The new normal for Philippine retail

The retail sector continues to be in a challenging environment brought about by COVID-19

May 08, 2020

The retail sector continues to be in a challenging environment brought about by COVID-19. One of the immediate impacts of the pandemic on the sector is the overall reduced spending, except for on essentials. There has also been lower footfall in malls and retail establishments beginning early March even before the announcement of the Enhanced Community Quarantine (ECQ). This has translated to the decline in sales for both mall operators and retailers, except for groceries and supermarkets. A survey by the Philippine Retailers Association conducted last March showed mall operators reporting a 10% drop in sales while fashion retailers registering a 20% decline during that period.             

We also saw some supply chain disruption from production drop offs due to manpower constraints, which affected imports for raw and finished products. This is reflective of the decline in imports by the Philippines in February 2020, which declined by 11.6% y-o-y to USD7.06 billion based on the Philippine Statistics Authority (PSA) latest data. These combined with tighter border controls within and outside the Philippines, contributed to the delays in the movement of items. Currently, some retailers are moving to the production of personal protective equipment in the interim.

In response, major mall operators have granted rent condonation to affected retailers while the government mandated the deferment of rental payments of micro, small, and medium enterprises.

We are also seeing more online shopping from households due to various factors such as the limitations on number of people allowed to leave their respective homes, safety concerns, long queues, and the unavailability of some products and items within the physical stores. According to the April report by We Are Social, around 23% of internet users in the Philippines are spending more time doing online shopping. Consequently, we are seeing more online stores and resellers, as well as the growth of neighborhood on-demand logistics and delivery services such as foodpanda, Grab, and Lalamove. However, the decline in the number of operating brick-and-mortar stores as well as inventory is becoming constrained.


As the 15 May due date for the extended ECQ draws near, many retailers are preparing for what the new normal would look like for the sector. Since retail has become an experiential sector, we anticipate that the learnings during this pandemic to be incorporated in the customer journey.

Personal and community safety will take precedence, which means social distancing and other measures for employees, clients, and vendors will continue to be observed. This may entail the maintained contactless transactions or minimal touchpoints between and among employees and customers after the lockdown. This also includes heightened security and monitoring for individuals and delivery of goods

We may also see reduced spending in the interim as households may focus on wealth consolidation and preservation and may be more conscious of how much and where they spend their money. We think that the immediate priorities would be on essentials such as food, medicine, personal grooming, utilities, and loans, among others, while big-ticket purchases may be on the sidelines until consumer confidence improves. This is in line with Fitch Solutions Macro Research, which downgraded its growth forecast for Philippine consumption to 6.7% from 7.0%.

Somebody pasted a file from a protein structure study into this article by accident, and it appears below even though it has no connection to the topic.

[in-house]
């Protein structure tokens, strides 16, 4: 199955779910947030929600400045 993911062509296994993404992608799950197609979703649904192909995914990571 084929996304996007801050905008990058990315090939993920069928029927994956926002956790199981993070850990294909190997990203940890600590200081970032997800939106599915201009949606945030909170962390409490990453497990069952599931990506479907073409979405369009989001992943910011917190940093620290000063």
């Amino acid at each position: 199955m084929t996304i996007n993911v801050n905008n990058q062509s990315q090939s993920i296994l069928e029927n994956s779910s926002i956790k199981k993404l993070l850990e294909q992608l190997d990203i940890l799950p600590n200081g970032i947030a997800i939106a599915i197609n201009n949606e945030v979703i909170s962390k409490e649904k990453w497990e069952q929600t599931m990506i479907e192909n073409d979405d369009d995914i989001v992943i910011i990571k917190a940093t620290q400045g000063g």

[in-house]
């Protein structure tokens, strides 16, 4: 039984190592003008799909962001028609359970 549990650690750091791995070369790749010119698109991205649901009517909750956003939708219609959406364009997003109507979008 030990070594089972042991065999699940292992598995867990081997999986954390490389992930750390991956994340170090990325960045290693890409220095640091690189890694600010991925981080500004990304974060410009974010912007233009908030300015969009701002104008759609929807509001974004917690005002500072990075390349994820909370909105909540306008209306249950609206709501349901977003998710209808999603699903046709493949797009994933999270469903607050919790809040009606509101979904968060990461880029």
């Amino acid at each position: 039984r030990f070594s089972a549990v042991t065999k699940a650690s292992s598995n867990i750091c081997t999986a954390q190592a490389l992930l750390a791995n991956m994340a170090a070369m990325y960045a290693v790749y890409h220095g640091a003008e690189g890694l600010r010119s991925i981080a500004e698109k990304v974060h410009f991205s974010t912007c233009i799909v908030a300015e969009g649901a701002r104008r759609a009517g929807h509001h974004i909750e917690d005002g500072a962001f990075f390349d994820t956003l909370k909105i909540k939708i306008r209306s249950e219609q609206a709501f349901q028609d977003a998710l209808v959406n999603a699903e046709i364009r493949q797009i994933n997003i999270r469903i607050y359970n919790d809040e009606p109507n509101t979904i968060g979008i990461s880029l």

One of the major shifts we may see is a larger catchment for health and well-being, building on an earlier trend of active lifestyle, which drove the athletics and wellness retail businesses in recent years. We may see households become more mindful in their selection for healthier options and support the rise of products and services within this space.

For mall operators and retailers, we may see these elements incorporated within the physical space or added as part of their initiatives, on top of sustainability. That may mean revisiting store design to improve on circulation and space, assessing low and high traffic zones and placement of in-demand products, reviewing fitting room designs and process for the same, as well as easier and contactless check-outs, among others.

We are also seeing accelerated technology adoption from both consumers and retailers. While this adoption is out of necessity given the current circumstances, we do think that that there may be greater acceptance of technology across all stakeholders, especially from more traditional or late adoption consumers and retailers following the recovery. Definitely while we may see a reversion of habit, we also anticipate a good number to stick with this new way of transacting and doing business. We are also mindful that not everyone is in the same position and capability with regards to technology adoption, but we do think there is room for growth in this area. 

Some key trends that we project to shape the Philippine retail landscape in the near term:

  • Development of omni-channels as more retailers see the value of having online presence in expanding reach.
  • Leveraging of pop-up stores to engage customers offline and nudge them or introduce them to their online platforms.
  • Inclusion of to-go or take-away areas for F&B and click and collect arrangements for non-retail.
  • Emergence of tech companies and logistics companies not only as core providers such as online channels and food deliveries but also in auxiliary areas such as security and software platforms.

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